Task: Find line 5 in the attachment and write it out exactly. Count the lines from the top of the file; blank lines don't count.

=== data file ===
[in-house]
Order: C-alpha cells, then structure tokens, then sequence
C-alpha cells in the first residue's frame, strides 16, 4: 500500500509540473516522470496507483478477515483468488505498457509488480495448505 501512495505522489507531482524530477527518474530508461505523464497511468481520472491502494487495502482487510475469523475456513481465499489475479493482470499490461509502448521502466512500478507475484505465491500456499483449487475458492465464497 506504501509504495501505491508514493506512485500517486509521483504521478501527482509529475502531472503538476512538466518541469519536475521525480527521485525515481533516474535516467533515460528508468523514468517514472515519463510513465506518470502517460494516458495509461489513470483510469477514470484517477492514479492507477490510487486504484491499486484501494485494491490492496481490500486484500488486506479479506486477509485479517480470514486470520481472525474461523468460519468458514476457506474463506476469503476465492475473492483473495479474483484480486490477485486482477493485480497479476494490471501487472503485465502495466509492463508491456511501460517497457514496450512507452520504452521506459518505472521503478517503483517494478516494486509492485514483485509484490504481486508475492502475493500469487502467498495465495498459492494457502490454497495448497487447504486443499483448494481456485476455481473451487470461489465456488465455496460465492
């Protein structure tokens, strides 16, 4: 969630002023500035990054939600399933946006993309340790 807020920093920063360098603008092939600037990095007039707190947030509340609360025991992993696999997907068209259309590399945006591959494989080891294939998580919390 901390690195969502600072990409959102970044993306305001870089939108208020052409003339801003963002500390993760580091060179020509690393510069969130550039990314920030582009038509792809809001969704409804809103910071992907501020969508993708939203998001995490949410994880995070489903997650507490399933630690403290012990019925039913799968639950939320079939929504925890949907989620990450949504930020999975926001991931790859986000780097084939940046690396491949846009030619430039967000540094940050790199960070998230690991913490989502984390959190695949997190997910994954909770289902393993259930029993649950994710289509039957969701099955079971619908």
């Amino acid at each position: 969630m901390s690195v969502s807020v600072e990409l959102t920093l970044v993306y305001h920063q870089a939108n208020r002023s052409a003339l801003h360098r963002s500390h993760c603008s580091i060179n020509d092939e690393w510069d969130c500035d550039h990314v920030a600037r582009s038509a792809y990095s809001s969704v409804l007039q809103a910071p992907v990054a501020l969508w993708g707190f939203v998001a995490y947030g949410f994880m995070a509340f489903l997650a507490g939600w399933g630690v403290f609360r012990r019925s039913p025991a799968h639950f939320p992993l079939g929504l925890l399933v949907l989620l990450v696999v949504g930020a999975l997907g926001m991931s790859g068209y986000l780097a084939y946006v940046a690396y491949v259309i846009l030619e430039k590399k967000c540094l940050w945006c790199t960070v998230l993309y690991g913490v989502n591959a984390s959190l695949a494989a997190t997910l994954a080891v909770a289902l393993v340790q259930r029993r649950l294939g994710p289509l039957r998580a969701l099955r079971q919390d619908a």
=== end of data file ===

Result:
């Amino acid at each position: 969630m901390s690195v969502s807020v600072e990409l959102t920093l970044v993306y305001h920063q870089a939108n208020r002023s052409a003339l801003h360098r963002s500390h993760c603008s580091i060179n020509d092939e690393w510069d969130c500035d550039h990314v920030a600037r582009s038509a792809y990095s809001s969704v409804l007039q809103a910071p992907v990054a501020l969508w993708g707190f939203v998001a995490y947030g949410f994880m995070a509340f489903l997650a507490g939600w399933g630690v403290f609360r012990r019925s039913p025991a799968h639950f939320p992993l079939g929504l925890l399933v949907l989620l990450v696999v949504g930020a999975l997907g926001m991931s790859g068209y986000l780097a084939y946006v940046a690396y491949v259309i846009l030619e430039k590399k967000c540094l940050w945006c790199t960070v998230l993309y690991g913490v989502n591959a984390s959190l695949a494989a997190t997910l994954a080891v909770a289902l393993v340790q259930r029993r649950l294939g994710p289509l039957r998580a969701l099955r079971q919390d619908a």